This was my speech at the Grüne Bundesdelegiertenkongress yesterday in Leipzig.
It was enough to get me more than 200 votes for position 14 on the list, and 299 votes for position 20. But not enough to get an electable position.
The structures of power in the party won out. Deals between the Länder, and between the power blocs, delivered the votes for other candidates. Being from Berlin, a Land that had half a dozen candidates in the running, and a Land that had no formal vote to back any one candidate, was not to my advantage. The extend to which these deals were to hold was not communicated to some of the candidates – I know I was not alone in having incomplete information.
Focus on your speech, I was told. I did. I delivered the best speech I could. And I delivered a speech that was, in my view, a lot better than those delivered by other candidates. Also I prepared the best online communication campaign I could (here). And I brought unique and relevant experience. But it was not enough. You learn from this.
The campaign overall was an important learning process, but not a pleasant one.
The raw competition between candidates really grated. It’s not my style. And even getting information was a problem – I heard about a hustings in Munich at 11pm on the day before it was due to happen – because they had conveniently not thought to email all candidates. And 250 Euro for a last minute rail ticket was beyond my means. And to be accused of being a liar by the number 4 on the list was a particular low point. Whatever I am, I am not a liar.
Being a candidate takes a big toll on a person. I’ve invested a hell of a lot of time and money (both directly, and due to lost earnings as a freelancer) in this. And still people tell me I did not travel the country enough. It worries me the extent to which a bid like this is next to impossible for many people for financial, professional or personal reasons. And such a bid is not good for your personal life – those closest to me have invested ridiculous amounts of time, for free, as well, and for no useful outcome.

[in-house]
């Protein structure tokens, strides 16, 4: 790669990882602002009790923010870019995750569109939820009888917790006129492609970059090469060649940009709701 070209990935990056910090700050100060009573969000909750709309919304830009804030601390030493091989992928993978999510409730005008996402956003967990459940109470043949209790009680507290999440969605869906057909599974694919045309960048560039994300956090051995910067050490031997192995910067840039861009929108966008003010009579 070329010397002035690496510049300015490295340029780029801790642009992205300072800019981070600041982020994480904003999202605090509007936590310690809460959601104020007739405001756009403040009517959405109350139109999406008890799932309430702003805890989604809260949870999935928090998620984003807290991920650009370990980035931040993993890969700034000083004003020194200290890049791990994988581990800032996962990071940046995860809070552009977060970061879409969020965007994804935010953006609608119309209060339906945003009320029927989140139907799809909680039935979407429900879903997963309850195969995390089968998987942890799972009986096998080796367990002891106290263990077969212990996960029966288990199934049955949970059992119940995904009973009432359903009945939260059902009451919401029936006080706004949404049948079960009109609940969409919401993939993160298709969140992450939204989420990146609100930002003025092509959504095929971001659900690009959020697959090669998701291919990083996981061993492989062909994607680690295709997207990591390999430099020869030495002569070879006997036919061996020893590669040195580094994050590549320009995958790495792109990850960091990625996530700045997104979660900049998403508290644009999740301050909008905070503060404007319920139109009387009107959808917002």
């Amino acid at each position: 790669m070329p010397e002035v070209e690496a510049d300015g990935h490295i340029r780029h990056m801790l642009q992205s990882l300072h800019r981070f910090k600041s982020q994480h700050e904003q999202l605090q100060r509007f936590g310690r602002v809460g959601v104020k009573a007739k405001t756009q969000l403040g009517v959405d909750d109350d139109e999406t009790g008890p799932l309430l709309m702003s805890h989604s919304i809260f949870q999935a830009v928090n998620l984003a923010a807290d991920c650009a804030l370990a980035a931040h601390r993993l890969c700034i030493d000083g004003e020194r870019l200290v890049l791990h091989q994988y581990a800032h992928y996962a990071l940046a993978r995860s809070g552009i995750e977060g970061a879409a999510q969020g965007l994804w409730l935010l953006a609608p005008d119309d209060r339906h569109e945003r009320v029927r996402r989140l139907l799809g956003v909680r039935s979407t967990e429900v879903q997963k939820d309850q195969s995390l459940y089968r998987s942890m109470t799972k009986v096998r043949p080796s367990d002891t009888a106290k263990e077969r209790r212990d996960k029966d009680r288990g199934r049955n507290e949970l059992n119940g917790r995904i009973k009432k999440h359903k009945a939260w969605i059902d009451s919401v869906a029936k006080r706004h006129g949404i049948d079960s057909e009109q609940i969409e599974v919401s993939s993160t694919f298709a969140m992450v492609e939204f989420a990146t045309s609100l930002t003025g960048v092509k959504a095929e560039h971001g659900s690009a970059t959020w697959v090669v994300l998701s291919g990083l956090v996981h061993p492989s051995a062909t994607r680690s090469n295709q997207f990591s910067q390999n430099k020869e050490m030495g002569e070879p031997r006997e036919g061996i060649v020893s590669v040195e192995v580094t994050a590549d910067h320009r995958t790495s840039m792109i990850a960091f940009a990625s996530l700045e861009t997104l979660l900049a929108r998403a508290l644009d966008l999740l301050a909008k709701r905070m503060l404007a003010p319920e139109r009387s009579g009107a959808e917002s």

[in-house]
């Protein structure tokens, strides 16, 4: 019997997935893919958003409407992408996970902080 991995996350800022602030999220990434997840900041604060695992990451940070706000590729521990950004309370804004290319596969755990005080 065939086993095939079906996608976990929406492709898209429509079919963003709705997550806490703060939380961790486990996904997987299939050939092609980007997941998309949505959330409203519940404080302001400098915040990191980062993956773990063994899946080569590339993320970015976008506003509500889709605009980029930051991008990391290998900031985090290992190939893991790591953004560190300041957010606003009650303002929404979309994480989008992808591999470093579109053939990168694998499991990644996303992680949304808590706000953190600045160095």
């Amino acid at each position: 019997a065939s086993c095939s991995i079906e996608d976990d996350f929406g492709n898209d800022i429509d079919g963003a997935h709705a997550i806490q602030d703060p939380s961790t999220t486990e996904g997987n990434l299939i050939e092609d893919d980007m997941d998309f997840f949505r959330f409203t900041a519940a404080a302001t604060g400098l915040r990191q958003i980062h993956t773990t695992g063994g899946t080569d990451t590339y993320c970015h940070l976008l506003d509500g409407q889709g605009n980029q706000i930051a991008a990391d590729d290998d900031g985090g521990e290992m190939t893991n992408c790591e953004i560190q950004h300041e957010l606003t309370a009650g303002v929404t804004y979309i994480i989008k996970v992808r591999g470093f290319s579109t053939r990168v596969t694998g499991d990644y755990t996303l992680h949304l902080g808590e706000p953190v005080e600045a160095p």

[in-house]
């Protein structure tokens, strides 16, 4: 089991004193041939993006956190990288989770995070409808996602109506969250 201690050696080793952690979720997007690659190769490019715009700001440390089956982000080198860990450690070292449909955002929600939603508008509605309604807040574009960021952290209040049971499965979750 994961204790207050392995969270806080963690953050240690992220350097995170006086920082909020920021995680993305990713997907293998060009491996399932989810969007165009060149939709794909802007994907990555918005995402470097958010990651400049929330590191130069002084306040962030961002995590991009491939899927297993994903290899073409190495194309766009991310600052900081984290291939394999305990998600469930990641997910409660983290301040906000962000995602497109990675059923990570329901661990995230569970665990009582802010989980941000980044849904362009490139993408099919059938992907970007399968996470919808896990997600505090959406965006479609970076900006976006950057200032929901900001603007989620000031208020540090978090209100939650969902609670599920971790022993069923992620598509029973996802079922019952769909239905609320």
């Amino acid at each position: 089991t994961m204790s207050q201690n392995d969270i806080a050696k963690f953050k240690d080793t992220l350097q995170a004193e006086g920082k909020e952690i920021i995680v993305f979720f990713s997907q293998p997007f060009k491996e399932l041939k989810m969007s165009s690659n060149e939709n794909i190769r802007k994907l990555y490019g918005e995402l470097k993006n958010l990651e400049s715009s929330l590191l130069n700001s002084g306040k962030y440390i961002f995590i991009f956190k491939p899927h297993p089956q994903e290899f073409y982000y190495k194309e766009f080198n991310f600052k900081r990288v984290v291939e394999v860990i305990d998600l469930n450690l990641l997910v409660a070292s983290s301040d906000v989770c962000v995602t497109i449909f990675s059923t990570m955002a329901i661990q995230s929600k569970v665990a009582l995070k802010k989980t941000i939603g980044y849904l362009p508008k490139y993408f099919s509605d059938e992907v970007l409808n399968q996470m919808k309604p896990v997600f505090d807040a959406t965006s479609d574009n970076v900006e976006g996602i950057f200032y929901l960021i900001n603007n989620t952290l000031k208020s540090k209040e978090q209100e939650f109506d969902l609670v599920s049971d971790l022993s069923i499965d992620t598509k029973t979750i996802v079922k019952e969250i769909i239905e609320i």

The wider reaction to my candidature has also been interesting. Or, more notably, the lack of reaction. No-one with any level of responsibility in the party has tried to say OK, it didn’t work, but there’s something you can do for us. In fact throughout this process no high level support in the party has been forthcoming. It’s me that is at fault here I presume though.
So what do I do?
Here I draw a line.
EU politics is my thing. It is not as if, like some of the people who were successful, I would want to keep trying for every possible elected position at every level until finally being able to get one.
Were I to want to run for the European Parliament in 2024, the way to do so is clear – I would have to spend far more time travelling across Germany, work within some of the policy committees (Bundesarbeitsgemeinschaft Europa) for example, and then make sure my network were similar to that of those who were successful. I’d have to immerse myself in the party even more than I have to date (and I already spend more time doing party politics than I think I should). Further, having seen how this congress worked out I am not at all sure I want to do that, but I know that it is necessary.
I have also felt a change in people’s reactions towards my other work having announced I would run for the EP. “You’ve crossed to the dark side now!” a journalist friend of mine joked to me recently. But he sort of had a point – that I would then be treated differently in my EU analysis work while being a candidate.
There might have been a chance to get a low spot on the list, a non-electable position. But I opted to not do that for these reasons – it would have made sense were I trying to run for some other role in the short term. But I am not. And I do not do things by halves – I do them with my whole determination and commitment, and after this weekend’s congress I do not have that full commitment at the moment. I may at some point regain that determination, but at the moment I do not have it.
I tried. I failed. I learn. And I move on.
I’ll go back to being a normal member of the Grüne. I’ll scale down my party activity somewhat. I will campaign in the EP election, but in the ways I wish, and for the candidates I want to back. And I will continue to blog, to analyse Brexit, to be active in EU politics in other ways.
But, above all, please now in no way consider me a politician or a wannabe politician. I’m back to where I was. I hope.